Age-Related Macular Degeneration (AMD) is the leading cause of vision loss for people over the age of 60 in the United States. Over 1.65 million American have it, and it’s characterized by the loss of central vision in one or both eyes.
February is the AMD/Low Vision Awareness Month. In this post, we discuss what AMD is, who is at risk, the symptoms to look out for, and treatments to seek before the condition gets worse.
AMD damages the macula, which is a spot near the center of the retina. It’s the part of the eye responsible for giving us clear, a sharp central vision that lets us see the objects right in front of us.
The macula is composed of millions of light-sensing cells and is the most sensitive part of the retina. The function of the retina is to convert electrical signals, send them through the optic nerves and translate the objects into images, to the brain.
A damaged macula will give your central field of vision a blurry, dark, or distorted image. It’s not going to be solely responsible for blindness, however. But it can interfere with your daily activities, such as reading, writing, doing work that requires close range and precision like cooking and driving.
A study conducted by the U.S. Centers for Disease Control and Prevention (CDC) and the University of Wisconsin School of Medicine and Public Health, around 6.5 percent of Americans over the age of 40 already suffer from some degree of AMD.
On the other hand, some research indicates that in 2010 alone, there were already 9.1 million cases of AMD that manifested before the age of 60. These early cases are expected to affect 17.8 million by 2050.
There are two types of AMD: wet and dry.
The former also called the neovascular type, affects around 10 to 15% of people with age-related macular degeneration. However, it’s responsible for over 90% of severe vision loss. In this condition, abnormal blood vessels under our retina will transfer and grow towards the macula. Since these blood vessels are out of the norm, they will break and leak fluid, which will damage the macula and cause it to break apart from its base. This is how rapid central vision loss occurs with wet AMD.
On the other hand, dry, or atrophic age-related macular degeneration affects the majority of individuals with AMD, between 80 to 90%. It causes small, white or yellowish deposits beneath the macula. It progresses slower than the neovascular type and has no known treatment or cure.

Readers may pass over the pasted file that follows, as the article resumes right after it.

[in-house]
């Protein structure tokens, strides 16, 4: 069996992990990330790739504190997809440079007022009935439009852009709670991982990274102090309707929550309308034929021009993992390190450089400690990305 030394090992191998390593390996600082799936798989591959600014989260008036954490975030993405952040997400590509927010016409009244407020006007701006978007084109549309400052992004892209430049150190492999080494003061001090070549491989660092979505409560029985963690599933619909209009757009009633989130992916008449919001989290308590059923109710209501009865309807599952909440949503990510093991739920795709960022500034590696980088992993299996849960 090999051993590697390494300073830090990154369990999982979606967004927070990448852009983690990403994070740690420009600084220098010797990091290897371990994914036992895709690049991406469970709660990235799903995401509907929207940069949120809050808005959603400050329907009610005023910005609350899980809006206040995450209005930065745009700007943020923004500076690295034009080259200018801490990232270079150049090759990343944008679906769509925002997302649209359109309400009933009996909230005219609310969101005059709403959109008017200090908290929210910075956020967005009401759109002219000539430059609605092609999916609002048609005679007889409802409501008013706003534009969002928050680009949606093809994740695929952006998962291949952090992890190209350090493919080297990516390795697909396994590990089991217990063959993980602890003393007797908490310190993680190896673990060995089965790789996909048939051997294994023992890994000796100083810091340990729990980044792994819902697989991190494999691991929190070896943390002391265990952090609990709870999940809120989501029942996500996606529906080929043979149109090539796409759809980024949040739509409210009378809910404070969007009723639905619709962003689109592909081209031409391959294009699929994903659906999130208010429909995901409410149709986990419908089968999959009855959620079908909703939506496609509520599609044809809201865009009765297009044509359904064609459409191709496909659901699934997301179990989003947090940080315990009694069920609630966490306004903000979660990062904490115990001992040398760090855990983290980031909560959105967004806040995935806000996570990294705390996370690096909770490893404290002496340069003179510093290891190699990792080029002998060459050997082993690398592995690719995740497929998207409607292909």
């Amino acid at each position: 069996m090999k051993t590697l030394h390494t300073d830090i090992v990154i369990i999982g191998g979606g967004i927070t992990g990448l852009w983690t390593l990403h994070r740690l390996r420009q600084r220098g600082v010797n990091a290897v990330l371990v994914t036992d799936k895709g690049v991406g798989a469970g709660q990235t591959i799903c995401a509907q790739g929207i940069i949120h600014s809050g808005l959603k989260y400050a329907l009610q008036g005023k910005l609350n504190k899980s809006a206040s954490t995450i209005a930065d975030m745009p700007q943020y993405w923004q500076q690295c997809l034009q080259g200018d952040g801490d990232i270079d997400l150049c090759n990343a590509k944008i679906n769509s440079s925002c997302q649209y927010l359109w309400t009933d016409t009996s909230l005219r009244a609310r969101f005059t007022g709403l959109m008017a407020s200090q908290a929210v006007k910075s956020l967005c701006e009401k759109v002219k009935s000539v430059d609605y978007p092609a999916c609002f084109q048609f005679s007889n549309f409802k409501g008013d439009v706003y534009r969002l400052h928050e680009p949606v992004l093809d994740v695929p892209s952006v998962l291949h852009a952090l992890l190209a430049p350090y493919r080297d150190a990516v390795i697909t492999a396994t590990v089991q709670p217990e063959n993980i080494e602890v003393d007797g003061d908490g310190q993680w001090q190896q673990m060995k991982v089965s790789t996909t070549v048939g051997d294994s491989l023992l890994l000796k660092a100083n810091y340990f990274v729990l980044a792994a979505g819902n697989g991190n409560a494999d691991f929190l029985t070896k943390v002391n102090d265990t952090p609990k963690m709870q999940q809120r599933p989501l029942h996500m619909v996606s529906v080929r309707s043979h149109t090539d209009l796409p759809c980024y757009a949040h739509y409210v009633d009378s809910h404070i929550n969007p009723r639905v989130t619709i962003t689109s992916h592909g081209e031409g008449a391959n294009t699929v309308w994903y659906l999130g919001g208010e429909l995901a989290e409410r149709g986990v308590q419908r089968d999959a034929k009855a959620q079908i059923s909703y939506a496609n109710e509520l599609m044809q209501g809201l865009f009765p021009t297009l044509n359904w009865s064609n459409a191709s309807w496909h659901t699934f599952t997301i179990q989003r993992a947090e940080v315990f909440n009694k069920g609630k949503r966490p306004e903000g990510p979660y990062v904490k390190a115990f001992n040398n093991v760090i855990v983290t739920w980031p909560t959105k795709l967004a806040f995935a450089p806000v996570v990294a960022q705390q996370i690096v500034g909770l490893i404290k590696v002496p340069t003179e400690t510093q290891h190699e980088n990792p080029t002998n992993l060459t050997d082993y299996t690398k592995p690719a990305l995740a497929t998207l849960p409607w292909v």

AMD is generally slow and painless in its progression, particularly dry AMD. It can take years to progress while generally affecting your central vision. On the other hand, the wet type can come suddenly and cause drastic changes in your vision.
Among the earliest signs of AMD to watch out for are shadowy areas in your central vision, distorted images or vision, difficulty seeing things that are some distance away, inability to make out the details of faces, images or words on a page, and blank spots in your central vision.
A telltale symptom of wet AMD is straight lines appearing as wavy, while dry AMD symptoms blur out the central vision.
The Amsler grid is one of the most popular means of determining vision problems. It consists of straight lines on a grid with a dot on the center. If you have macular degeneration, the lines might appear distorted, wavy, or blurred.
AMD is common in white females and has been found to run in families. Apart from its hereditary factors, it can also be a side effect of smoking, high blood pressure, obesity, and drugs. Let’s discuss them one by one.
The most common cause of AMD is age. In the United States alone, one in 14 people over 40 years old have AMD, and those over the age of 60 have a one in eight chance, while seniors over age 80 have a one in three chance.
When it comes to genes, if you have a relative who also suffered from AMD, chances are you are also at risk of getting it. Studies conducted on fraternal and identical twins determined that heredity plays a role in who eventually develops AMD and its level of severity.
People who are overweight, obese, and have sedentary or inactive lifestyles also put themselves at risk of developing more complicated and advanced forms of macular degeneration, compared to those who maintain a healthy, normal weight.
Smoking has been found to have a direct link to 25 percent of AMD cases that lead to severe vision loss, according to a study published in the British Journal of Ophthalmology. And to top it off, people who experience secondhand smoking have double the risk of getting AMD.
In some cases, macular degeneration can come from the side effects of anti-malarial and anti-psychotic drugs such as Aralen, Thorazine, Mellaril, Trifalon, and Stelazine.
There is no known cure yet for AMD, and treatments for AMD commonly include nutritional and lifestyle adjustments, and FDA-approved drugs.